This Trade Summary provides an overview of WTO dispute settlement decisions and panel activities, and EU decisions and measures on commercial policy, customs policy and external relations, for the first quarter of 2018.
On March 16, 2018, the European Commission released a 10-page list of U.S. products it plans to impose “rebalancing” duties on, in response to the recently adopted US steel tariff measures subjecting imports of steel and aluminum to 25% and 10% duties, respectively (see here for our previous post on this).
On March 8, 2018, President Trump imposed new tariffs on steel and aluminum imports into the US. Effective March 23, 2018, a 25% tariff will be imposed on steel articles corresponding to Harmonized Tariff Schedule (“HTS”) codes 7206.10 through 7216.50, 7216.99 through 7301.10, 7302.10, 7302.40 through 7302.90, and 7304.10 through 7306.90. In addition, a 10% tariff will be imposed on aluminum articles corresponding to the HTS codes for: (a) unwrought aluminum (HTS 7601); (b) aluminum bars, rods, and profiles (HTS 7604); (c) aluminum wire (HTS 7605); (d) aluminum plate, sheet, strip, and foil (flat rolled products) (HTS 7606 and 7607); (e) aluminum tubes and pipes and tube and pipe fitting (HTS 7608 and 7609); and (f) aluminum castings and forgings (HTS 76220.127.116.11 and 7618.104.22.168). Continue Reading The Clash of Steel: U.S. Tariffs Imminently In Force, Canada and Mexico Exempt
This trade summary provides an overview of WTO dispute settlement decisions and panel activities, and EU decisions and measures on commercial policy, customs policy and external relations, for the fourth quarter of 2017.
In parallel with the entry into force of Regulation 2017/2321 amending EU anti-dumping and subsidy rules (see here for further details), the Commission released its first country report on December 20, 2017. Unsurprisingly, the Commission has chosen China as the subject of this first report. In the accompanying Q&A document, the Commission stresses that this choice “merely reflects the fact that investigations and measures against China account for the largest proportion of the EU’s anti-dumping investigations and trade defense measures”.
On December 12, 2017, the European Parliament and Council signed the new regulation (EU) 2017/2321 amending the current anti-dumping methodology. This follows the Council’s approval, with amendments, on December 4, 2017. The final text of the regulation was published today in the Official Journal. It will enter into force tomorrow (December 20, 2017). (See our previous posts for further detail on the new anti-dumping methodology and the political agreement on the new methodology.) Continue Reading EU’s New Anti-dumping Methodology Enters Into Force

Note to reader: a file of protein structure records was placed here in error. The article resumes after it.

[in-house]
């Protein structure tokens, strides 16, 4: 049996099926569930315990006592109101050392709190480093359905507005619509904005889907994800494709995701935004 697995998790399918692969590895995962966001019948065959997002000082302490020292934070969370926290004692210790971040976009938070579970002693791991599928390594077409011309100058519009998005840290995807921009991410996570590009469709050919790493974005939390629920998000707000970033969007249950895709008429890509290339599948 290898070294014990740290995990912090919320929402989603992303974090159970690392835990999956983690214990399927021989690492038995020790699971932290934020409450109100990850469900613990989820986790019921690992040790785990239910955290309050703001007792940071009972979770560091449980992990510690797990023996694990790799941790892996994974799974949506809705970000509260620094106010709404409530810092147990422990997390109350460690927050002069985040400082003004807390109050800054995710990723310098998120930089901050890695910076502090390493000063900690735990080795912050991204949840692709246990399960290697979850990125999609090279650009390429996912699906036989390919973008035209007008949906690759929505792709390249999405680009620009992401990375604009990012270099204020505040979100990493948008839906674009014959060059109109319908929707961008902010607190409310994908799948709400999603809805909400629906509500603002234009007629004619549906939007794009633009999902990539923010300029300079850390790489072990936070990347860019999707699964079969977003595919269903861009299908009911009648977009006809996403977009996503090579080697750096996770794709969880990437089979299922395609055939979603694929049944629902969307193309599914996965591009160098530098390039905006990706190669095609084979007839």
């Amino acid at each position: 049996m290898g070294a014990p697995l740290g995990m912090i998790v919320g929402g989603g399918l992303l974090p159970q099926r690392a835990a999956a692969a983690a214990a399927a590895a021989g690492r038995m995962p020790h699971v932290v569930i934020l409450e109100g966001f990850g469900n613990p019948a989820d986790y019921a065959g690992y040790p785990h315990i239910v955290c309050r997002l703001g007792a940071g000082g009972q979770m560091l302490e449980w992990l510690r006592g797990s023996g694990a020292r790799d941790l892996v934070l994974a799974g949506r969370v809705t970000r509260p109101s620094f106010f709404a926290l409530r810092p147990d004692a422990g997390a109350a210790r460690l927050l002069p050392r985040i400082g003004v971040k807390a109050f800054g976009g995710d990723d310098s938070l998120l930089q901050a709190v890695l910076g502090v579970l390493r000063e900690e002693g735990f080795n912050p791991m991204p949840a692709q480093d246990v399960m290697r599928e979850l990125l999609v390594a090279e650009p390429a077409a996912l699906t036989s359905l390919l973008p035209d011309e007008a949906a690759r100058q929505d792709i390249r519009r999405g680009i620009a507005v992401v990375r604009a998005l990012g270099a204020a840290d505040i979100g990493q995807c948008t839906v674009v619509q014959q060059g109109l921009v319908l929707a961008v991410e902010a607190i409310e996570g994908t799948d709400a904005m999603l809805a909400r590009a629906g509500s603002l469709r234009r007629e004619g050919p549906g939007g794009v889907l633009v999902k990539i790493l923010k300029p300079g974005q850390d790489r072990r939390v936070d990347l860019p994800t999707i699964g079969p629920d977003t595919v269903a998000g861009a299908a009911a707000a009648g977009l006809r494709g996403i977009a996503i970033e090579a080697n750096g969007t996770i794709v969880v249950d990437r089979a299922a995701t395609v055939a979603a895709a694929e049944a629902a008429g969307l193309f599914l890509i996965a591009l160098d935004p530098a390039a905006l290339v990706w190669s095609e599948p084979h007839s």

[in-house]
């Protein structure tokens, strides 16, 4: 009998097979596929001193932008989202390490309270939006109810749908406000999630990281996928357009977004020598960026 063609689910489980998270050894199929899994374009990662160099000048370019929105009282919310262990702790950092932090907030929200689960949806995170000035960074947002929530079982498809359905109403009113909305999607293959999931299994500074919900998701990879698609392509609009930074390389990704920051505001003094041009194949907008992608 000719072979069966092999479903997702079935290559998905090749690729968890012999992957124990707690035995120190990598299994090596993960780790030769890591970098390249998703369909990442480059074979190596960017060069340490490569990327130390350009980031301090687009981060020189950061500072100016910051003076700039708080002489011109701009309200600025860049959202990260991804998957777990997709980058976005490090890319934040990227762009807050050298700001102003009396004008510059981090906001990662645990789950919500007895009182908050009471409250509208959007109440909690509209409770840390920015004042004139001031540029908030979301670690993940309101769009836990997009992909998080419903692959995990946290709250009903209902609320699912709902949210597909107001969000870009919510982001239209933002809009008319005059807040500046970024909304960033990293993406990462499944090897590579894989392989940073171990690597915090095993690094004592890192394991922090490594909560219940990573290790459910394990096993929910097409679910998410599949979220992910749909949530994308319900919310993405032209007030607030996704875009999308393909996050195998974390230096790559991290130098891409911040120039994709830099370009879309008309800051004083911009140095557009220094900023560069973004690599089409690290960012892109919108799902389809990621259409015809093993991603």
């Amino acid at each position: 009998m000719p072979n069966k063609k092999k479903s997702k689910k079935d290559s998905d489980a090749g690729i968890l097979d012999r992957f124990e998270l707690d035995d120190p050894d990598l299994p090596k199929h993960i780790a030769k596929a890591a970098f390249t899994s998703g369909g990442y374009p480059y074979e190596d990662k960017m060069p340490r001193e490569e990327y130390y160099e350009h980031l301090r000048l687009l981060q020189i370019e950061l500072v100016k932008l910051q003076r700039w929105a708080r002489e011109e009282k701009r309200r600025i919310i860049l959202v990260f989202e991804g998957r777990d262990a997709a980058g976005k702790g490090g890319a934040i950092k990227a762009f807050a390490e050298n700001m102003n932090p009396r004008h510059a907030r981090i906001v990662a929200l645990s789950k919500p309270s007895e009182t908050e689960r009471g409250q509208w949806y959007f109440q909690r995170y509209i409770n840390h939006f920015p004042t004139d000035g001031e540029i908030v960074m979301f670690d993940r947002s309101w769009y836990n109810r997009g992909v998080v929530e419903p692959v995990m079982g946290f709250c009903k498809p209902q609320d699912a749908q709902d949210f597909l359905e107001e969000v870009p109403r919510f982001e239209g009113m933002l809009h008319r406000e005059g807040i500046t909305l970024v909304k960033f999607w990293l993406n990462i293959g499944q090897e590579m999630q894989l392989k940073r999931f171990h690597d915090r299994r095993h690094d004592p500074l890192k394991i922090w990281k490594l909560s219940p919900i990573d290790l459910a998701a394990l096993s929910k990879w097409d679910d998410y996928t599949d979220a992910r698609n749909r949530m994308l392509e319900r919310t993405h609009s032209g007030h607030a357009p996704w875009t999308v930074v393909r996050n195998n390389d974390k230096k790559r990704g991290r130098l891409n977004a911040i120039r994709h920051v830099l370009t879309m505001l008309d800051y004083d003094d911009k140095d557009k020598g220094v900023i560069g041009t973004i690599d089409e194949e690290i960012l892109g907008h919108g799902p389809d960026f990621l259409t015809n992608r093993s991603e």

This Trade Summary provides an overview of WTO dispute settlement decisions and panel activities, and EU decisions and measures on commercial policy, customs policy and external relations, for the third quarter of 2017.
On October 3, 2017, the EU Parliament, the Council, and the Commission reached an agreement on changes to the EU anti-dumping and anti-subsidy legislation. (See our previous posts on China’s status and the public consultation.) Concurrently, however, the 2013 Commission’s proposal on the Modernization of Trade Defense Instruments (covering inter alia amendments to the “lesser duty rule”) is still undergoing internal negotiations.
As the implementation of China’s first comprehensive cybersecurity law (the “CCL”) progresses, concern is mounting in the international business community regarding the law’s expansive scope, prescriptive requirements and lack of clarity on a range of critical issues. Vocalizing such concern, on September 25, 2017, the United States government asked China to halt its implementation of the CCL and highlighted potential issues with the CCL to members of the World Trade Organization. Since the CCL’s passage, several regulations have been released by the principal agency responsible for its implementation that were intended to implement the provisions of the CCL, but in some cases appear to have further expanded its scope while leaving some critical questions unanswered. In the face of such uncertainties, foreign companies operating in China are advised to familiarize themselves with the requirements of the CCL and its implementation rules and adopt measures to enhance their preparedness for the full implementation of the CCL.
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Fifteen years ago, China joined the World Trade Organization (“WTO”). To alleviate concerns of cheap Chinese goods flooding international markets at that time, China agreed to allow other WTO members to continue conducting their anti-dumping calculations in a special way, thereby recognizing the concerns of certain members that prices of Chinese goods could be distorted due to state interference. This methodology considered China as a “non-market economy” (“NME”). In a nutshell, this means other countries can disregard Chinese prices or costs, and can use “alternative methods” (external benchmarks, such as hypothetical costs of a third country) to determine the margin of dumping in an investigation. In doing so, authorities will typically end up levying higher anti-dumping duties on Chinese goods.